It’s a small victory in a way, but a huge victory over the fear that had kept me from confronting them. In the immortal words of Susan Jeffers, “Feel the fear, and do it anyway.” It’s the only way to win in a battle with a bully. And access to giant genitalia costumes doesn’t hurt either.

15 Responses to “Fear, Loathing and Dancing Genitalia”

  1. gl. October 11, 2010 at 1:33 pm #

    excellent! thank you!

  2. tenderhooligan October 11, 2010 at 1:50 pm #

    I had very similar experiences at Catholic school. Even then, like you, I wondered why I was being bombarded with all of these over-wrought images and sentiments.

    On another note, well done to you and your vagina-covered friend! And it seems to have worked if they scrammed the second time you appeared!

  3. Alicia October 11, 2010 at 5:06 pm #

    You are my hero! I can’t imagine a more wonderfully, ridiculously positive way to fight back! Much better to laugh people over to our side than to yell and scream back at people who can’t be reasoned with and convince people on the fence that both sides are crazy extremists.

  4. Diana Parsons October 12, 2010 at 1:45 am #

    F*cking A, you made my evening fantastic!

  5. Not Guilty October 12, 2010 at 1:34 pm #

    Oh I wish I had those costumes when I met Show the Truth in my home town this summer! That would have being fucking awesome!

  6. Not Guilty October 12, 2010 at 1:34 pm #

    Also, pictures please?

  7. anna October 13, 2010 at 2:11 am #

    Dear god, thank you for this. I can’t possibly explain to you how much I needed these words. Best to you.

  8. Jordan C October 20, 2011 at 4:32 pm #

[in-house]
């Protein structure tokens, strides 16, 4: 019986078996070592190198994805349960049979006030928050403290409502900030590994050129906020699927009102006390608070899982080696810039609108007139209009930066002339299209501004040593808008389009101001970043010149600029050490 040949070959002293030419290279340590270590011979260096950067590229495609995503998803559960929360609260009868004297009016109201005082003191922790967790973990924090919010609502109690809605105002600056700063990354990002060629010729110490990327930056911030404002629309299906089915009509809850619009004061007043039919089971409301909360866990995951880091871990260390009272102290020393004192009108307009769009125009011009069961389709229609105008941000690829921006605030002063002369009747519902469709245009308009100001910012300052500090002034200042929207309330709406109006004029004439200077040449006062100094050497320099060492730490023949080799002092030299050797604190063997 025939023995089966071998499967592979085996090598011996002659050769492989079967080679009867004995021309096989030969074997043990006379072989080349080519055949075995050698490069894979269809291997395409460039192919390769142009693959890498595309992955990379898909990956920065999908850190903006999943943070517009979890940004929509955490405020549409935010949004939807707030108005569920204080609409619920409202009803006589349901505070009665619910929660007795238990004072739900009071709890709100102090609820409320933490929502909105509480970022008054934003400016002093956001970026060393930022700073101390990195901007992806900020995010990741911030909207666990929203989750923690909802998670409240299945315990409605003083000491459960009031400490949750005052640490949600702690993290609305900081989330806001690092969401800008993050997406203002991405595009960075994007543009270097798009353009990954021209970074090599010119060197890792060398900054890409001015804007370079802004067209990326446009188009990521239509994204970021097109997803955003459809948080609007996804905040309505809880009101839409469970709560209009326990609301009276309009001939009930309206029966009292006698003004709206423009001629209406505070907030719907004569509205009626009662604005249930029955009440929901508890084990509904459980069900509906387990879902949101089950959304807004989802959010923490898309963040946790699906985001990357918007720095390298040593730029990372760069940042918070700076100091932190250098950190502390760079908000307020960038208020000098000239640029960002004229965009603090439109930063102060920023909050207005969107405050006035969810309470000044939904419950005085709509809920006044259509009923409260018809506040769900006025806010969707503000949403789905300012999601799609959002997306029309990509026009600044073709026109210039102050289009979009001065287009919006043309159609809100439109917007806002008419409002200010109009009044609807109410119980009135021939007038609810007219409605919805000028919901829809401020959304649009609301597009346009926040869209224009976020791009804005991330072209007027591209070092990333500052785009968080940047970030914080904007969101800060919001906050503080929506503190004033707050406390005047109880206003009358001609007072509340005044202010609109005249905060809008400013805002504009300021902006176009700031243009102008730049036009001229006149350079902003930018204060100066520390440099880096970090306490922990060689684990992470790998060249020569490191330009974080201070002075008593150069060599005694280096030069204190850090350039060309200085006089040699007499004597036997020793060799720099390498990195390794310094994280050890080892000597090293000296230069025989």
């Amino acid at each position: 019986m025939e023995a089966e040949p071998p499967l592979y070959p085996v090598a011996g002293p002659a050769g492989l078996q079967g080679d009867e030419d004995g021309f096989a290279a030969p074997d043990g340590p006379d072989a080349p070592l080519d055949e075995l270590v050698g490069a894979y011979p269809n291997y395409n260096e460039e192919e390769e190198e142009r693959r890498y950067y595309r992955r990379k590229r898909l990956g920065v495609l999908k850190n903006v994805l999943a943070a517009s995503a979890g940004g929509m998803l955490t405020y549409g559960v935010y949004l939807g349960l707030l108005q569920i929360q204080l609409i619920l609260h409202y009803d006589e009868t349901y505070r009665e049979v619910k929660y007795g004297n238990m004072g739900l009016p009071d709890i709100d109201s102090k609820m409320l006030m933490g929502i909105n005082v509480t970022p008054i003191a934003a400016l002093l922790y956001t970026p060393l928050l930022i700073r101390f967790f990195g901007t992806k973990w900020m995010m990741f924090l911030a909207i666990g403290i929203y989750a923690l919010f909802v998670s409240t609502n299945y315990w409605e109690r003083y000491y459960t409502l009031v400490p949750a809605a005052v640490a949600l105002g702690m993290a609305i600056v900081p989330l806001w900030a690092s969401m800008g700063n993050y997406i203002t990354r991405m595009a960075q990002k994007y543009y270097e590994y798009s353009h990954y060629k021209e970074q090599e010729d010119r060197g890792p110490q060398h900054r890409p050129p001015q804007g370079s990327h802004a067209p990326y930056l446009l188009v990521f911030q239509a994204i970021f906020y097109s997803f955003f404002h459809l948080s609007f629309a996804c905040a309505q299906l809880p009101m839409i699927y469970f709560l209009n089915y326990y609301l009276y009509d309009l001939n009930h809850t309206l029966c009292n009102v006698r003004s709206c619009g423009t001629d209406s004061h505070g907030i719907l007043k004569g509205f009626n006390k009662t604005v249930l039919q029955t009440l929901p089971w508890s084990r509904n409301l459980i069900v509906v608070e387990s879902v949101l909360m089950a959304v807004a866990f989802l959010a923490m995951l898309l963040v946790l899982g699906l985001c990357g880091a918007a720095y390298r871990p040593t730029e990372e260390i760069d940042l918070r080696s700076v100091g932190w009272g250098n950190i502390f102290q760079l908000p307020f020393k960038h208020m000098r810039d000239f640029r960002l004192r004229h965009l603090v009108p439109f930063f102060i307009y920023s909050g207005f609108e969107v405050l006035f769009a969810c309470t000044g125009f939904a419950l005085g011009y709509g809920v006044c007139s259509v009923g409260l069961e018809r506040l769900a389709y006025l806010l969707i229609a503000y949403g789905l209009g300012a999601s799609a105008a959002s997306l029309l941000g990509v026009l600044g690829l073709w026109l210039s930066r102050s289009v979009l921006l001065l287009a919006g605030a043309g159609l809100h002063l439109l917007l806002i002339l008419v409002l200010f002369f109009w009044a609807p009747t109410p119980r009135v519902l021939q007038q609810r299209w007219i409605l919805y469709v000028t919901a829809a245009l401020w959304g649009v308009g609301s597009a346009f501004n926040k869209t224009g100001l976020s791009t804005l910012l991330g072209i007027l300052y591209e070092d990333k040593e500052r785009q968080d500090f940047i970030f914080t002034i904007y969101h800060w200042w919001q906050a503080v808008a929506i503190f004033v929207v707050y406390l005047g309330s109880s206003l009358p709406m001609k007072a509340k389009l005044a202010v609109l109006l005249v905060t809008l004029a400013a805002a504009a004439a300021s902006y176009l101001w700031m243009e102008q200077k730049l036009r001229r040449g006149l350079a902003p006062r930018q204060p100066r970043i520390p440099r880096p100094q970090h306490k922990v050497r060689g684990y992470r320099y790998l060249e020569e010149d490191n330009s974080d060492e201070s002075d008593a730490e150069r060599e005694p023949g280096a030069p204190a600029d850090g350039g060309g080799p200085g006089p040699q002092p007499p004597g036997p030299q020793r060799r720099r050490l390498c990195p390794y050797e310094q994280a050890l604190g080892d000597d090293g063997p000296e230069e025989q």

I am a male. Please do not kill me for having an opinion simply because I also have a penis. I would simply like to give a human, humane voice to the people whom you have identified as haters, with the hopes that maybe there could be a recognition of common humanity on both sides of the abortion issue. I understand that people may feel deeply hurt at seeing the pictures of Pro-Life protesters. I understand that many women feel unloved by such imagery, and that it certainly does not appeal to their maternal, protective instincts. These images show us as a society something very disturbing that people of any persuasion find hard to look at, including Pro-Lifers. However, I think it equally important for real people such as myself to see first hand exactly what it is we’re talking about when we’re discussing abortion, because as a male, I have no lived experience of menstruation, of childbirth, of having a vagina. And for many young women who may find themselves pregnant in an inopportune time of life, they too may lack a visible, tangible frame of reference for the early development of the child in the womb. They may not know fully what is going on inside their bodies, and more importantly, what would be going on inside their bodies should they choose to have an abortion. I think for that very reason, images of real life abortions are important, however distasteful, because they are simply the truth. They should not be displayed to criminalize women who, in a difficult situation made a difficult choice, but they should be there to inform women faced with a same choice what they are up against: the termination of a very real little person, whom they ultimately love on some level, as much as they may feel unequipped to care for them.